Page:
In a major disappointment to India, Canada has modified the 2018 Public Report on the Terrorist Threat to Canada and removed the mention of Sikh extremism from the report. Giving in to the pressure from the Sikh community in Canada, the Canadian government removed the reference to the Sikh religion and changed it to “extremists who support violent means to establish an independent state within India”. The report which was earlier released in December last year had mentioned the Sikh extremism as a threat to Canada.
Indian officials have termed the updated report as a “full retreat” by the country. The updated report was published on April 12 hours before the Canadian PM Justin Trudeau was to take part along with Defence Minister Harjit Sajjan, in a Baisakhi parade organised by Khalsa Diwan Society in Vancouver.
In the 2018 report, the terminology Sikh (Khalistani) terrorism was used for the first time and it was referred to as a “concern”. The had listed two terrorist organisations in the 2018 report namely, Babbar Khalsa International (BKI) and International Sikh Youth Federation (ISYF). The BKI was said to be involved in armed attacks, assassinations and bombings and has members outside of India in Pakistan, North America, Europe and Scandinavia. And the ISYF, an international branch of the All India Sikh Students’ Federation (AISSF) aimed to promote Sikh philosophy and establish an independent Sikh nation of Khalistan.
In the updated version of the report, a note has been added which says, “The Government’s communication of threats must be clear, concise, and cannot be perceived as maligning any groups. As we continue this review, it is apparent that in outlining a threat, it must be clearly linked to an ideology rather than a community. The Government will carefully select terminology that focuses on the intent or ideology. For example, as a first step, the Government will use the term: Extremists who support violent means to establish an independent state within India; rather than terminology that unintentionally impugns an entire religion.” The note claims that the government of Canada does not wish to impugn an entire religion but on the contrary, the list makes clear reference to Shia and Sunni Islamist Extremism.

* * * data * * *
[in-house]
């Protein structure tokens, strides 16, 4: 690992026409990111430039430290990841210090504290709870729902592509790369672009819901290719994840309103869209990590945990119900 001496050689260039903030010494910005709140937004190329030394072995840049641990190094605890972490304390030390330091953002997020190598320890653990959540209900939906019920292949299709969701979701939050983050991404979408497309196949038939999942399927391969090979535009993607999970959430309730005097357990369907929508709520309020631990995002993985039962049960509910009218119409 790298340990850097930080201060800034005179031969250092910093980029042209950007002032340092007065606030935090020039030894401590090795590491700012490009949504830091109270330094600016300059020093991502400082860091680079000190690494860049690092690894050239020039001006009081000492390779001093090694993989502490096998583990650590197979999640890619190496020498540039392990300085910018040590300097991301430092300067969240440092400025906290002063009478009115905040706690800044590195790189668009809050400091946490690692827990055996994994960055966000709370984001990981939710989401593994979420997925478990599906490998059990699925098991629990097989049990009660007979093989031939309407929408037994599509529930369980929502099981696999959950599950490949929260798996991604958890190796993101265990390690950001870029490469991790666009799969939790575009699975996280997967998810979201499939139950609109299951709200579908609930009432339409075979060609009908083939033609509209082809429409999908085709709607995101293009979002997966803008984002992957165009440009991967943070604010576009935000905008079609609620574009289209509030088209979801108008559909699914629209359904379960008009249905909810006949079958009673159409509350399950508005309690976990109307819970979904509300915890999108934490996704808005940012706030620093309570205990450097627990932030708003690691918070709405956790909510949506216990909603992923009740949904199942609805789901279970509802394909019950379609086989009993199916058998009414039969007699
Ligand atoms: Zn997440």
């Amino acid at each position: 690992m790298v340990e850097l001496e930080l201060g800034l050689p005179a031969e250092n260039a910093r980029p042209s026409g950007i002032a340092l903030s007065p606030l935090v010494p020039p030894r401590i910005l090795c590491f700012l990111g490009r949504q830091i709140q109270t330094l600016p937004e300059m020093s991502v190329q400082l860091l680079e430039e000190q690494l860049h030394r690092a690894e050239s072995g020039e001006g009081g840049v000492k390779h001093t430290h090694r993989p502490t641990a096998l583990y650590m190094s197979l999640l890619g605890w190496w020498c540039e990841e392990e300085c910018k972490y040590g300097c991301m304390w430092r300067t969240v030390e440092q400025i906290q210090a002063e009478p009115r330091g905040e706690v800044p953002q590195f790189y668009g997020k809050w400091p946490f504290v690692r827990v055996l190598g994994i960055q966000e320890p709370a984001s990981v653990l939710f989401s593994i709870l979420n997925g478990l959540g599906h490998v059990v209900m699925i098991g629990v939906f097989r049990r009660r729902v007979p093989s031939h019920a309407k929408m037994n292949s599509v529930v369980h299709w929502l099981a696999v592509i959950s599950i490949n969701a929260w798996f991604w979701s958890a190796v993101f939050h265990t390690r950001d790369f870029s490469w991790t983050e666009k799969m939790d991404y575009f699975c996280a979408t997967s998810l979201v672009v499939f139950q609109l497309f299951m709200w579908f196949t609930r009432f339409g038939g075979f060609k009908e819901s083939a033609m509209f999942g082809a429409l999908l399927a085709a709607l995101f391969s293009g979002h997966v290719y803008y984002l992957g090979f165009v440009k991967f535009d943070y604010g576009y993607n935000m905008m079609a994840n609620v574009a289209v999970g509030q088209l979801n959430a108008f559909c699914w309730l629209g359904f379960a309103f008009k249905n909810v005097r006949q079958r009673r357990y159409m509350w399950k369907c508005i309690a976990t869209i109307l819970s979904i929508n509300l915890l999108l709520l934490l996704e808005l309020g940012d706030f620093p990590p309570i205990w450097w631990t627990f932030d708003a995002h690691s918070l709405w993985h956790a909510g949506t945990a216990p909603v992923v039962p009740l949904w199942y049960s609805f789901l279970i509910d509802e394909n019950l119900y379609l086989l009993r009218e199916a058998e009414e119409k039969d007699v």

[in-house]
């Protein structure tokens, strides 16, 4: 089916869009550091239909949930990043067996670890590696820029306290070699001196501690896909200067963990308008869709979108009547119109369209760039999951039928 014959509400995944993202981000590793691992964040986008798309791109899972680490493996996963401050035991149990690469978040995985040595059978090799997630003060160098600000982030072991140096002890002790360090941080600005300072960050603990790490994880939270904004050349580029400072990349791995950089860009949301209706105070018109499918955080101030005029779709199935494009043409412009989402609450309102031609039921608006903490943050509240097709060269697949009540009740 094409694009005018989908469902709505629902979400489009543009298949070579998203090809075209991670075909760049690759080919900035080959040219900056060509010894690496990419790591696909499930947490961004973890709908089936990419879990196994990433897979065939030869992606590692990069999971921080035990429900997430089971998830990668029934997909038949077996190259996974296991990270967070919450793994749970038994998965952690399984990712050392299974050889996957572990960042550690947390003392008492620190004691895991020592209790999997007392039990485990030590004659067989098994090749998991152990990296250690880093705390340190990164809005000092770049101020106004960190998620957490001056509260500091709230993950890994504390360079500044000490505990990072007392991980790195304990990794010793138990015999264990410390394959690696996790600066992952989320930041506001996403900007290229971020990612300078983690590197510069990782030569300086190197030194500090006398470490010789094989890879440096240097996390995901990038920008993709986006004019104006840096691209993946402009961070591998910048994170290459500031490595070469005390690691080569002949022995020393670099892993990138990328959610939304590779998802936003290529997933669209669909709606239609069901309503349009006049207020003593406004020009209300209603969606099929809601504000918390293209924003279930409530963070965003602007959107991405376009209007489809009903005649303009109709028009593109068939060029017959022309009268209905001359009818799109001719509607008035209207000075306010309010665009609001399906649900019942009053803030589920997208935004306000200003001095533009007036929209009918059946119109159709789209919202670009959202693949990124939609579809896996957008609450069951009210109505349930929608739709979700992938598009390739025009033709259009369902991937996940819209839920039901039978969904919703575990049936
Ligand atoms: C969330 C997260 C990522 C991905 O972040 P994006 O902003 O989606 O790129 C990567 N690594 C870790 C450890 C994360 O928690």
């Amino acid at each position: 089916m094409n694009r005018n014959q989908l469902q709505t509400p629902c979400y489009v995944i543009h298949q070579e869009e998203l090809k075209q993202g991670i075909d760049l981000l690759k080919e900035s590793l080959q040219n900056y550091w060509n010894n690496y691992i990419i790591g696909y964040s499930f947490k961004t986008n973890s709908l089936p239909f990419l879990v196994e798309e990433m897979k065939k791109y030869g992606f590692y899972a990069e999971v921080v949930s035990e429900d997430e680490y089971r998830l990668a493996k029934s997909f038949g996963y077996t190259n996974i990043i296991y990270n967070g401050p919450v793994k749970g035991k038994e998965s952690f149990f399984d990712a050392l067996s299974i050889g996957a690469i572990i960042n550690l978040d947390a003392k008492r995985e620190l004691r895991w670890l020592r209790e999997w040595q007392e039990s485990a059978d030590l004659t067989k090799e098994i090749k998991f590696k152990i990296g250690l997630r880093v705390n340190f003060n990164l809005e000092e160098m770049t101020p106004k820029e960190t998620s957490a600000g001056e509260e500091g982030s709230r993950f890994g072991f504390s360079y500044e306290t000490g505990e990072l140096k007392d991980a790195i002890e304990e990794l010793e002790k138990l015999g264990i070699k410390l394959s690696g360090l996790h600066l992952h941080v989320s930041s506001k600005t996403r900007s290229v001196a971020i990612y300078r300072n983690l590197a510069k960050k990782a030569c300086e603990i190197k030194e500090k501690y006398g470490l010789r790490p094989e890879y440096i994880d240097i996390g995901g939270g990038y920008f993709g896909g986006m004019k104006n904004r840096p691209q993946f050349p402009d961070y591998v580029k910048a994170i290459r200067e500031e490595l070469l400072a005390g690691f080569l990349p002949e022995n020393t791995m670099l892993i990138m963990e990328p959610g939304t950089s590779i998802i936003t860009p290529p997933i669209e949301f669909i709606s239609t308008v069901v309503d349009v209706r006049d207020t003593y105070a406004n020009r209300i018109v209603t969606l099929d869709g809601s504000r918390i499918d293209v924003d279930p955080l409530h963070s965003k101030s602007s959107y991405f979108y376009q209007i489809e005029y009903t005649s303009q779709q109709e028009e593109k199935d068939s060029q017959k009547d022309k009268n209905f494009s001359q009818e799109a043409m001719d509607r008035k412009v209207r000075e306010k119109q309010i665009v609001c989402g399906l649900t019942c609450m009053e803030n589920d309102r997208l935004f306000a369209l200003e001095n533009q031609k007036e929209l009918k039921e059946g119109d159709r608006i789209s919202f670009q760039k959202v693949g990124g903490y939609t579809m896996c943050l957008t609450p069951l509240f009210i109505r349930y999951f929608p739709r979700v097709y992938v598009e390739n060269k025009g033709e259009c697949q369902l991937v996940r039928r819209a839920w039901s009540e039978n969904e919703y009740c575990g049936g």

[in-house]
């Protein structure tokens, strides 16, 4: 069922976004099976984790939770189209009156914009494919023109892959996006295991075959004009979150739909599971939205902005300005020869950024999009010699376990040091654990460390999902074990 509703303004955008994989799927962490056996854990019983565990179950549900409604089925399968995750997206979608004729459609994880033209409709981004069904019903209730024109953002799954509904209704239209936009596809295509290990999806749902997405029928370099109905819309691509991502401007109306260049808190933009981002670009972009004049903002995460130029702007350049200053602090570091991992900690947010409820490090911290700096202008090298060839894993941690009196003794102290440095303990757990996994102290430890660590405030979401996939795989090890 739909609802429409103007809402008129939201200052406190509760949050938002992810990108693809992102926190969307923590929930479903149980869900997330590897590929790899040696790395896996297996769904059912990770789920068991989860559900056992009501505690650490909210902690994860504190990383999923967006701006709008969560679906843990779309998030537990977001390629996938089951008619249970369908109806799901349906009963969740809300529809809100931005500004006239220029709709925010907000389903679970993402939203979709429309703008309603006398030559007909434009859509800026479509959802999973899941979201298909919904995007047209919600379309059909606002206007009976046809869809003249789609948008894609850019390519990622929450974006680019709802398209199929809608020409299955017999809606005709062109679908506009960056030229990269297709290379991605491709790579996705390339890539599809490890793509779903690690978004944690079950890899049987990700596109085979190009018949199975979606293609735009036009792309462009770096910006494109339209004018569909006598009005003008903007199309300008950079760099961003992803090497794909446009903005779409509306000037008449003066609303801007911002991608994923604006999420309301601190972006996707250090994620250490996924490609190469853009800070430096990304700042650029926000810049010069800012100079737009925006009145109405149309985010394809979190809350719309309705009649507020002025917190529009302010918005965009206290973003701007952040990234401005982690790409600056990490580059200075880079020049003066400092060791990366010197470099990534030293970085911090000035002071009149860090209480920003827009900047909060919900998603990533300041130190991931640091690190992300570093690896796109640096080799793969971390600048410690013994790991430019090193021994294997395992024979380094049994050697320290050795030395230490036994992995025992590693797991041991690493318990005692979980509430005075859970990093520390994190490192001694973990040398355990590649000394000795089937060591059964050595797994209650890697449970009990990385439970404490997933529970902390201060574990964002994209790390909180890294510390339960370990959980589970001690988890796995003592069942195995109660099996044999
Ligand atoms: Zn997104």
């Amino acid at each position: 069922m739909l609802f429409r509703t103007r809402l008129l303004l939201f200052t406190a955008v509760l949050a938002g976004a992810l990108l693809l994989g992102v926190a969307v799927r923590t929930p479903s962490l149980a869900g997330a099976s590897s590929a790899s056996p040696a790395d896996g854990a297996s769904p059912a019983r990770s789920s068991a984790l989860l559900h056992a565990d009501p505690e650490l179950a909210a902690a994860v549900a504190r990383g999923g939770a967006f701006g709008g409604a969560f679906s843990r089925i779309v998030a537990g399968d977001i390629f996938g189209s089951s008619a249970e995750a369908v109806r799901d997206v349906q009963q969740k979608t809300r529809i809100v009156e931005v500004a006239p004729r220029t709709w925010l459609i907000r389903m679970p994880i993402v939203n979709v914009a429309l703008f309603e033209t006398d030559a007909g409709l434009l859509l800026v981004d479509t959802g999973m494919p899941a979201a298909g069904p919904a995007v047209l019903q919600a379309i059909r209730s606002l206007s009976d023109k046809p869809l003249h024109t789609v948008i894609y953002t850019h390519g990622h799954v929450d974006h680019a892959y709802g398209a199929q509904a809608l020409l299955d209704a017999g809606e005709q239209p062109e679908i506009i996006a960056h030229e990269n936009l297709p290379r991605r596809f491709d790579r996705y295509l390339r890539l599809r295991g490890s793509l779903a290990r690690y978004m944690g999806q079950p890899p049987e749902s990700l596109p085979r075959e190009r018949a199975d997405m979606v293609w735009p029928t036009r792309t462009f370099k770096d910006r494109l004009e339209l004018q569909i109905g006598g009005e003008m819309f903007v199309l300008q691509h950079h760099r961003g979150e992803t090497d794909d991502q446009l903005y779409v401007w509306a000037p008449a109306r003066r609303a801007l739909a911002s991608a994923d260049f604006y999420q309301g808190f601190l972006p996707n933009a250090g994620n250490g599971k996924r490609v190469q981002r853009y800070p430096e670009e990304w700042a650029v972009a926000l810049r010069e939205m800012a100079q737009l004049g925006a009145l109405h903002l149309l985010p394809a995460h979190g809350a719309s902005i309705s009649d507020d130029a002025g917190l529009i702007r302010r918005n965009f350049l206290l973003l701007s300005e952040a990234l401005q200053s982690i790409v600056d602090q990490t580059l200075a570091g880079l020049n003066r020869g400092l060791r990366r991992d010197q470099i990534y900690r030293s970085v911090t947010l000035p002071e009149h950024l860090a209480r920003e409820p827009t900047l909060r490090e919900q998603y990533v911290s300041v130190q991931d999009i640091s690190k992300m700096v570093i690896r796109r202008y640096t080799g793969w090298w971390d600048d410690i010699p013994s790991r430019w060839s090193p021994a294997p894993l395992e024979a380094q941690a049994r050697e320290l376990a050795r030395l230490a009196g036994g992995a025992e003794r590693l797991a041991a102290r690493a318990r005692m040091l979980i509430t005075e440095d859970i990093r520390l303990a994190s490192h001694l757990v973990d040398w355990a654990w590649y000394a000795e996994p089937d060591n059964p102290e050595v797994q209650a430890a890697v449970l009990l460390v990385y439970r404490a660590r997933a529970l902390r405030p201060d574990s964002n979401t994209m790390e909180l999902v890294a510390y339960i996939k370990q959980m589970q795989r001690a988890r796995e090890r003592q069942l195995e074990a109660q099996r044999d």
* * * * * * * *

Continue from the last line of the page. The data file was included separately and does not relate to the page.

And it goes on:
According to reports, the report has been updated following the threat by the Sikh community to the Liberal Party about facing dire consequences in the elections. Officials from both countries said that political parties want to impress the influential Indian and Sikh communities in the country. Some of the officials, on the condition of anonymity, tracing the problem to several Indian-origin Ministers in Canada, told that counter-terror and security cooperation is robust at the level of officials but there is a gap in the higher level of political leadership. “This is why we are seeing this dichotomy, of having cooperation at the level of officials that is not seen at the higher levels,” an official said.
The decision of the Canadian government to remove any reference to Sikh extremism has been hailed by those who have been protesting against it. One such individual Sukhminder Singh Hansra, who is pro-Khalistan and in the head of a chapter of Shiromani Akali Dal (Amritsar)said thanking the Canadian Sikh community for raising voice, “As a result, the government of Canada realised their mistake and eliminated the words ‘Sikh (Khalistani)’. Though I express satisfaction over the change, concern remains under what circumstances did the Trudeau government include these defamatory, derogatory and hurtful words in the report…as they do not reflect Canadian values”.